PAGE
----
One Vernal Equinox later and we can be fresher, tidier, slimmer and happier, says Kya deLongchamps.
Spring, or the Vernal Equinox begins in just over three weeks — or the 20th of March just before 5pm, if you’re clinging on by the hour. Vernal-Equinox — it makes me want to burst out through the front door and leap about bared-footed over that hoary old lawn. Failing that demented display, it’s time to think about inviting in some fresh and seasonal, and ultimately, spring-thinking to your DIY decorating.
OPEN UP TO THE LIGHT
Natural light should be the stage upon which all other lighting for a room plays out. As the quality, intensity and duration of the light changes over the next few weeks, with properly installed double or triple glazed units, open up to those God given watts.
Take the most dramatic approach and seasonally re-dress the windows for the longer, brighter days. This could be a move to a lighter colour and weight of fabric or totally removing the curtains to sheers or stripping bare, if privacy allows. Pure white rollers blinds or romans blind will introduce versatile new ways with a window and views. Try Tuiss- ready to install rollers from €35.10 delivered and romans from €40.53. www.tuiss.ie.
Sheers twice the width of the windows will generally fluff up enough to obscure the outside, unless your lights are ablaze by night. Looking at the supporting poles and tie-back positions — are they long enough to pull the curtains away from the actual void created by the window? It’s amazing what another 10cm each side can do.
WINKLE DOWN THE THERMOSTAT
Since the 1960s, the average temperature in a domestic house has gone up 1 centigrade a decade, taking us to a comparatively blistering 20C (that’s 64.9F to 70.3F). According to the University of London (UCL) in a recent article for Obesity Reviews, this cosy stupor further enhanced by modern draught proofing, is having a negative affect on our health, reducing the important thermal stress the body uses to activate what is called brown adipose tissue. In short nature intended that we should discreetly burn off calories to keep ourselves warm, even indoors. A four centigrade rise in temperature reduces the amount of energy used to heat the body by as much as 800 calories. No-one would advocate shivering in your own home, but it is worth remembering that the thermostat linked to the heating does move in the other direction and the timers should be winkled along with our fickle weather conditions. Try even half a degree if you’re walking around in shorts at 21C and keep to moderate layers unless you really need that extra jumper.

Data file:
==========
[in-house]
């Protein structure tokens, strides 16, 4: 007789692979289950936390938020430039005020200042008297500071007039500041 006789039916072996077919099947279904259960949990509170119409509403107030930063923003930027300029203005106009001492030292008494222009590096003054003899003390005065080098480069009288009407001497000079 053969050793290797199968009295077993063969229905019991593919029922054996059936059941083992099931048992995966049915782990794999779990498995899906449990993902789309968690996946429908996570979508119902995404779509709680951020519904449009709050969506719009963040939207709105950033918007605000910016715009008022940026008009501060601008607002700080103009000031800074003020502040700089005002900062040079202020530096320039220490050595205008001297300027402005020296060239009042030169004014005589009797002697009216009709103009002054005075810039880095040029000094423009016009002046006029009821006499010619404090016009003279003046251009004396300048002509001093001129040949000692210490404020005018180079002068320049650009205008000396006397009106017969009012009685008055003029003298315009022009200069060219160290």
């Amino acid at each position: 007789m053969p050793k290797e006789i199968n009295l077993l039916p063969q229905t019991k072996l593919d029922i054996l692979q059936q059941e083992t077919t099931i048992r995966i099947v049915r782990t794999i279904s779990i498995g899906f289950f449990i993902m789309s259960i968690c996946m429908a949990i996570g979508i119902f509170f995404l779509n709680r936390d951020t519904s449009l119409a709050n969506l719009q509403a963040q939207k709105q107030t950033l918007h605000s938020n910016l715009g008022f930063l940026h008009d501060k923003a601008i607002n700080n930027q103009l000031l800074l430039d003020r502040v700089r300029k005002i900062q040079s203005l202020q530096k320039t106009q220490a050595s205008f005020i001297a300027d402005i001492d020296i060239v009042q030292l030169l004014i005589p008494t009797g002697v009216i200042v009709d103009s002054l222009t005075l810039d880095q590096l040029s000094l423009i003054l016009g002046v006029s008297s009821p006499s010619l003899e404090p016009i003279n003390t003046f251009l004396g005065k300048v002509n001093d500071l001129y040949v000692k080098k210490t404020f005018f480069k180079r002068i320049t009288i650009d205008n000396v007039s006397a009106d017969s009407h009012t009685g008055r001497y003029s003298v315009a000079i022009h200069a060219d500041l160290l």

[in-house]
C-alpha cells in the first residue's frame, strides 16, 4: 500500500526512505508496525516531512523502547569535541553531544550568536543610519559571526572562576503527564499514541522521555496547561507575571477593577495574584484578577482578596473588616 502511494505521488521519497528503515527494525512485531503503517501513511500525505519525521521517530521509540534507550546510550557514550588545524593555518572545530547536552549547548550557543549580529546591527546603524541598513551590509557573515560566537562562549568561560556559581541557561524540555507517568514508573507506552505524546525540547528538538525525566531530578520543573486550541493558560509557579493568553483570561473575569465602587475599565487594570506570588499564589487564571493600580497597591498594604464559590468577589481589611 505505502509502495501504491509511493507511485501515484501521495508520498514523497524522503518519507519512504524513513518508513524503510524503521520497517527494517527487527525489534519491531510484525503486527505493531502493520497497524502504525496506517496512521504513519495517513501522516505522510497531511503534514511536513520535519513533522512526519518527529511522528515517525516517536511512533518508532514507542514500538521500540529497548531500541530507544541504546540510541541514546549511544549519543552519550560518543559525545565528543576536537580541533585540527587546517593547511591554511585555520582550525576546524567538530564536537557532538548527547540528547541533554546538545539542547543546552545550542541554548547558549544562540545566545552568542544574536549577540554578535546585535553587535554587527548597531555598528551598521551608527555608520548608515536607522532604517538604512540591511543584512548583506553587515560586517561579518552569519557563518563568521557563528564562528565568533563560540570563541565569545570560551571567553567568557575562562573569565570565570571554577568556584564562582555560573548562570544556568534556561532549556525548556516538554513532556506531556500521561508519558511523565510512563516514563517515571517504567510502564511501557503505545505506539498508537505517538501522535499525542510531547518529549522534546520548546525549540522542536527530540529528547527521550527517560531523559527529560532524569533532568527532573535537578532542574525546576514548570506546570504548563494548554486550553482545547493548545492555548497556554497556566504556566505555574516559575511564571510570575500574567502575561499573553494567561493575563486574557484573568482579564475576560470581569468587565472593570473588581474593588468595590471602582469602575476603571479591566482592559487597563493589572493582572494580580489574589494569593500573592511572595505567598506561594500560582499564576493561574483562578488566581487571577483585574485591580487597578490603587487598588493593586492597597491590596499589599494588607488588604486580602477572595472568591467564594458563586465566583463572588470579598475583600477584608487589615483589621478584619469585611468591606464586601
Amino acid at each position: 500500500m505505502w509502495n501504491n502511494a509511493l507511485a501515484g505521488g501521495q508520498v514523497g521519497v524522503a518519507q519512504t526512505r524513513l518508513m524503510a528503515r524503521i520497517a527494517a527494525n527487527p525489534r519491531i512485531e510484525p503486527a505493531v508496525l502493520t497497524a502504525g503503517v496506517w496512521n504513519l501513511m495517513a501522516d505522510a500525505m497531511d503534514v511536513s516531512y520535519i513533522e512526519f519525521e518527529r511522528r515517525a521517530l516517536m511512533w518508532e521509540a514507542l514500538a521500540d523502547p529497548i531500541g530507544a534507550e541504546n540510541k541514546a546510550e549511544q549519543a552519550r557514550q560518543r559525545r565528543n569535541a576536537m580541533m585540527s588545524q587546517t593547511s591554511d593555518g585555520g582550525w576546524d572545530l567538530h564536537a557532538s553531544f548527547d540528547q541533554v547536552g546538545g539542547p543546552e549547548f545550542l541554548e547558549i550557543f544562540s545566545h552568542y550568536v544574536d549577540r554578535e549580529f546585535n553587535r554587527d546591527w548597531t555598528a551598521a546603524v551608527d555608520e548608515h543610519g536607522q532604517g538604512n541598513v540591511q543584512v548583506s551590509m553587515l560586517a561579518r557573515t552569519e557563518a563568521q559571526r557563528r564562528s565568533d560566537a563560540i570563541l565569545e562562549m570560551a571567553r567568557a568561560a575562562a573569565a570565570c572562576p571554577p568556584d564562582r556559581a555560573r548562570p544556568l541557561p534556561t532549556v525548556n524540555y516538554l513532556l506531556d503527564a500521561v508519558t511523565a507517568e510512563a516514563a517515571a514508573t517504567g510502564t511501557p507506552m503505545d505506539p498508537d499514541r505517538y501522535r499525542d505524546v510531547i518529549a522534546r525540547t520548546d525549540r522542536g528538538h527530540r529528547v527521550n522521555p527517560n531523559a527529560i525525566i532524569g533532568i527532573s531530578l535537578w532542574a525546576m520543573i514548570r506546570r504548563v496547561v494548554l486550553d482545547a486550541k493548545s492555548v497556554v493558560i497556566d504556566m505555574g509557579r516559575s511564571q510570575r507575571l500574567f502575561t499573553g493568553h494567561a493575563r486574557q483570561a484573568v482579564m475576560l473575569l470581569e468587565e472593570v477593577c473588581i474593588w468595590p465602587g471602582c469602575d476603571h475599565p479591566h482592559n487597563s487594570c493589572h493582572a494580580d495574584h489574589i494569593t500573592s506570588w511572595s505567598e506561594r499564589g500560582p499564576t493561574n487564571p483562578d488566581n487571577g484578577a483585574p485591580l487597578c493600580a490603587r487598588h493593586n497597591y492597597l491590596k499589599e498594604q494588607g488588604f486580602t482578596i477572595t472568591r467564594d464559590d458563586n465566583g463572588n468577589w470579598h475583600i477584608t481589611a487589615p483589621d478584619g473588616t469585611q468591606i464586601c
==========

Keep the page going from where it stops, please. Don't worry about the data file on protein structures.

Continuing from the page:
SPACE FOR SPIRIT
Yes, it’s the de-cluttering manifesto of every interior writer, but when it comes to our space-cramming consumerist ways — things have never been worse. In 2012, a team of anthropologists from UCLA went into 32 dual-income American houses, and found up to 2,260 items set out on display in just three rooms. The contents were published last year a ground breaking book, Life at Home in the Twenty First Century.
We may be tut-tutting over those hoarders, and arranging odd numbers of tasteful things on the mid-century modern, but I’ll put money on it, that you’ve squirrelled away some nutty ballast right through the winter. If hapless stuff is ruining perfectly adequate storage or is out on remote shelving sucking up the dust — take just ten minutes a day to purge a drawer, shelf or cabinet of random things to donate, dump or sell.